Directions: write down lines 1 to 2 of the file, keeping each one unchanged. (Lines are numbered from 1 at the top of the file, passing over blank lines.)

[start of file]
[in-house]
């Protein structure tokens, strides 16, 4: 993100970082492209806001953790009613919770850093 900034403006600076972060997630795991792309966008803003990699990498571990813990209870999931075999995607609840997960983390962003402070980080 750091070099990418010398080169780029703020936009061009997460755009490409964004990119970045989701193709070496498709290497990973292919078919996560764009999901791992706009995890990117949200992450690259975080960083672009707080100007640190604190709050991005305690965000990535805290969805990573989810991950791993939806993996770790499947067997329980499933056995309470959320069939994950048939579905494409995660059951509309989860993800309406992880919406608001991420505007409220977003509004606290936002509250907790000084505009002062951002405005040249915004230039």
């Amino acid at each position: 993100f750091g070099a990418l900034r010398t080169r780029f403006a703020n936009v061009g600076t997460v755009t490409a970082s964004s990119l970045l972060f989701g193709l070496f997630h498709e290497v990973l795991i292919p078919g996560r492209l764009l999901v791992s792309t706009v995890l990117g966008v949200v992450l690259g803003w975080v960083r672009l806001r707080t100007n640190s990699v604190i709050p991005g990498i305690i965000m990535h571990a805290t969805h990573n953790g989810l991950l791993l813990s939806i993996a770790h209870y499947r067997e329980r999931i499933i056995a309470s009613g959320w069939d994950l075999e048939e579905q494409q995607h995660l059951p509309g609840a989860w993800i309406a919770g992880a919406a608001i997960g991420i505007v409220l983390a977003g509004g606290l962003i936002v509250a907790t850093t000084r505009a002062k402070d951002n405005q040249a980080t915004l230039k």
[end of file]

[in-house]
């Protein structure tokens, strides 16, 4: 993100970082492209806001953790009613919770850093 900034403006600076972060997630795991792309966008803003990699990498571990813990209870999931075999995607609840997960983390962003402070980080 750091070099990418010398080169780029703020936009061009997460755009490409964004990119970045989701193709070496498709290497990973292919078919996560764009999901791992706009995890990117949200992450690259975080960083672009707080100007640190604190709050991005305690965000990535805290969805990573989810991950791993939806993996770790499947067997329980499933056995309470959320069939994950048939579905494409995660059951509309989860993800309406992880919406608001991420505007409220977003509004606290936002509250907790000084505009002062951002405005040249915004230039």